It is also perhaps significant that in more recent interview Grisham admits to his concern about social and ethical issues in his novels as his career has progressed. "But as the years have gone by, I've caught myself more and more taking an issue. When I can take an issue, whether it's the death penalty, or homelessness, or to- big tobacco, or insurance abuse or whatever" (John Grisham, criminal justice reform, and the New Baptist Covenant). He also goes on to state that there is social and moral dimension to his work that intends to go beyond mere entertainment value.
But when I can take an issue and wrap a novel around it, and make it compelling, make the pages turn and make it very suspenseful, and get the reader hooked up in the book, and also get the reader,…[continue]
"Turning Point In The Life" (2008, May 02) Retrieved December 6, 2016, from http://www.paperdue.com/essay/turning-point-in-the-life-30171
"Turning Point In The Life" 02 May 2008. Web.6 December. 2016. <http://www.paperdue.com/essay/turning-point-in-the-life-30171>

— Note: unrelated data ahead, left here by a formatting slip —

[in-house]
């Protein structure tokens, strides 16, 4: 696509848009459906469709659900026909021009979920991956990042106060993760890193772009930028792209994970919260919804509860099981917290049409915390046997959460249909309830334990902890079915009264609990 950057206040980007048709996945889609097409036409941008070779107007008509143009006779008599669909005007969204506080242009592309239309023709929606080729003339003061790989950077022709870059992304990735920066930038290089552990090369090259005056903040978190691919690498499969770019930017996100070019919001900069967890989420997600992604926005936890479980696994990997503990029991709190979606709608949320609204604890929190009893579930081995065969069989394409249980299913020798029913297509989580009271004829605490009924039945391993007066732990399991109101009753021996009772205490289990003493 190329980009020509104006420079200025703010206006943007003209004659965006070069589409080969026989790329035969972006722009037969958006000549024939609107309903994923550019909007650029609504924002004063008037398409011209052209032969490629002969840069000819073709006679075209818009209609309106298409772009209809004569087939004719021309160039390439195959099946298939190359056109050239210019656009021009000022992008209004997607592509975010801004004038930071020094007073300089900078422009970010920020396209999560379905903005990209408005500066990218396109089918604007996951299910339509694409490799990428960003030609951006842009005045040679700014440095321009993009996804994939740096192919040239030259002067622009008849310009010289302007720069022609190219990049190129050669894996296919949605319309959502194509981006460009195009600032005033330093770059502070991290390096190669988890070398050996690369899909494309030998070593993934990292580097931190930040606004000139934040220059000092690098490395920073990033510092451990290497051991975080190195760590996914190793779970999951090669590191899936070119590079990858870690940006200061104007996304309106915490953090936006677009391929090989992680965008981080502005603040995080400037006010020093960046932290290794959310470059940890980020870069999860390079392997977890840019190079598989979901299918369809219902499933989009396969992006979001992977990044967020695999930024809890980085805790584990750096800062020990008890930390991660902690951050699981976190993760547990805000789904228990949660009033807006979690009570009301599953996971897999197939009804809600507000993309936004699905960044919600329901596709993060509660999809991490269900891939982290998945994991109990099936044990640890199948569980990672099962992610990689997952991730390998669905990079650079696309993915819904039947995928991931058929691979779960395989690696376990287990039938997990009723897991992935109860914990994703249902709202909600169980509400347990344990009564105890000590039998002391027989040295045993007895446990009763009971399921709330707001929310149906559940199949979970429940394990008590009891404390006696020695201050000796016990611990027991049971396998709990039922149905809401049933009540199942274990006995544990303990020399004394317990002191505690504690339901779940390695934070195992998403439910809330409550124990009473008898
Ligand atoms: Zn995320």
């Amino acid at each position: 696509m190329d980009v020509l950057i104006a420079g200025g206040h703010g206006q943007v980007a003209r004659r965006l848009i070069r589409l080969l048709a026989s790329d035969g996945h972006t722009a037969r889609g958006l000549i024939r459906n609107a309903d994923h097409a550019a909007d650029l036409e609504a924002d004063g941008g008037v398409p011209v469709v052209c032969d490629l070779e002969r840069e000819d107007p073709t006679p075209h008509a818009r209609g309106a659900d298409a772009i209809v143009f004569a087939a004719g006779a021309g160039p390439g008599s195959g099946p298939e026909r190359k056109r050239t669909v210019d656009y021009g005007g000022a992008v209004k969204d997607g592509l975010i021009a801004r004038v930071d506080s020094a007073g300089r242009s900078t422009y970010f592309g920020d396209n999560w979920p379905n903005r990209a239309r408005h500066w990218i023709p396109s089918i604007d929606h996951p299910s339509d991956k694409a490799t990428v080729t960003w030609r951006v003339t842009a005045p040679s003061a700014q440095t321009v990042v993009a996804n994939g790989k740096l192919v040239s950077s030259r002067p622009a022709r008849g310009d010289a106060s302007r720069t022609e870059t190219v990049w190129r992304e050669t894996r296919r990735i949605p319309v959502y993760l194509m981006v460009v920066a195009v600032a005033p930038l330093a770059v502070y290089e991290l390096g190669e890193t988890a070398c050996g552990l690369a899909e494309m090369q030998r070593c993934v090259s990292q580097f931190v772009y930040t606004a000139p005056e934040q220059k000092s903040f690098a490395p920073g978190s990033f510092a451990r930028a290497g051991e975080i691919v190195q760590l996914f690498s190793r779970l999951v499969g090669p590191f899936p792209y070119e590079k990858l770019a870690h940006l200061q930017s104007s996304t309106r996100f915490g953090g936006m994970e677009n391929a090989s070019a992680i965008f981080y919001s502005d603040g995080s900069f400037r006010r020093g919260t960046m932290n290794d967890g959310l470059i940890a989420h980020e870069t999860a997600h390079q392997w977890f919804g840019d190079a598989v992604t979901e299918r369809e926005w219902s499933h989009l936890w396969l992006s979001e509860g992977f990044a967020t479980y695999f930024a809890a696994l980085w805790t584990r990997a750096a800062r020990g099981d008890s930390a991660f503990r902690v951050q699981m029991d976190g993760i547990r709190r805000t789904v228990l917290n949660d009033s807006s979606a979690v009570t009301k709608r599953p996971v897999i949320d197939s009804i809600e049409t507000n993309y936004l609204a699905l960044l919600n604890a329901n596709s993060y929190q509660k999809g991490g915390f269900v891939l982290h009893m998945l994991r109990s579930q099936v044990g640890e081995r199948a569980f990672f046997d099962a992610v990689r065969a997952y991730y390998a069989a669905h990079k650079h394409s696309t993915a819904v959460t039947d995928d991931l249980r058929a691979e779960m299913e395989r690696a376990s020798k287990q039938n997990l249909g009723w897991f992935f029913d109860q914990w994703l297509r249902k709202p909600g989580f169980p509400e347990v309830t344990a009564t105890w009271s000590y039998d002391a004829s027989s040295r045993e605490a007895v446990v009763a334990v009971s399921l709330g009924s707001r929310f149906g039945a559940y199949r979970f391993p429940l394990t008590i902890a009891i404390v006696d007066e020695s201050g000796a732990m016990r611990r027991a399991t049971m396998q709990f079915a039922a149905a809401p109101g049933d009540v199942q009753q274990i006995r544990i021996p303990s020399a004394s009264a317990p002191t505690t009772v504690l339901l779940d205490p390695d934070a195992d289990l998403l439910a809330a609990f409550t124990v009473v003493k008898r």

"Turning Point In The Life", 02 May 2008, Accessed.6 December. 2016, http://www.paperdue.com/essay/turning-point-in-the-life-30171
Religion Christianity started as a literary faith, one firmly rooted in Scripture. Scriptural adherence grew out of the Jewish appreciation for sacred text. Therefore, it is no wonder that Christianity evolved as a literary and literate faith. The evolution of Christianity from the fall of the Temple in 70 CE to the 21st century is one punctuated and formed by writing and historical documents. Christian historiography reveals both the development of
Vietnam Turning Point The Alleged Attack on U.S. Maddox in 1964 Why is your chosen turning point actually a turning point and not just another event? The incident leading up to the claim of an attack against the U.S. Maddox, a Destroyer naval vessel is a turning point in history. This is because it sparked the beginning of a war with Vietnam that would last nearly ten years and divide and change U.S.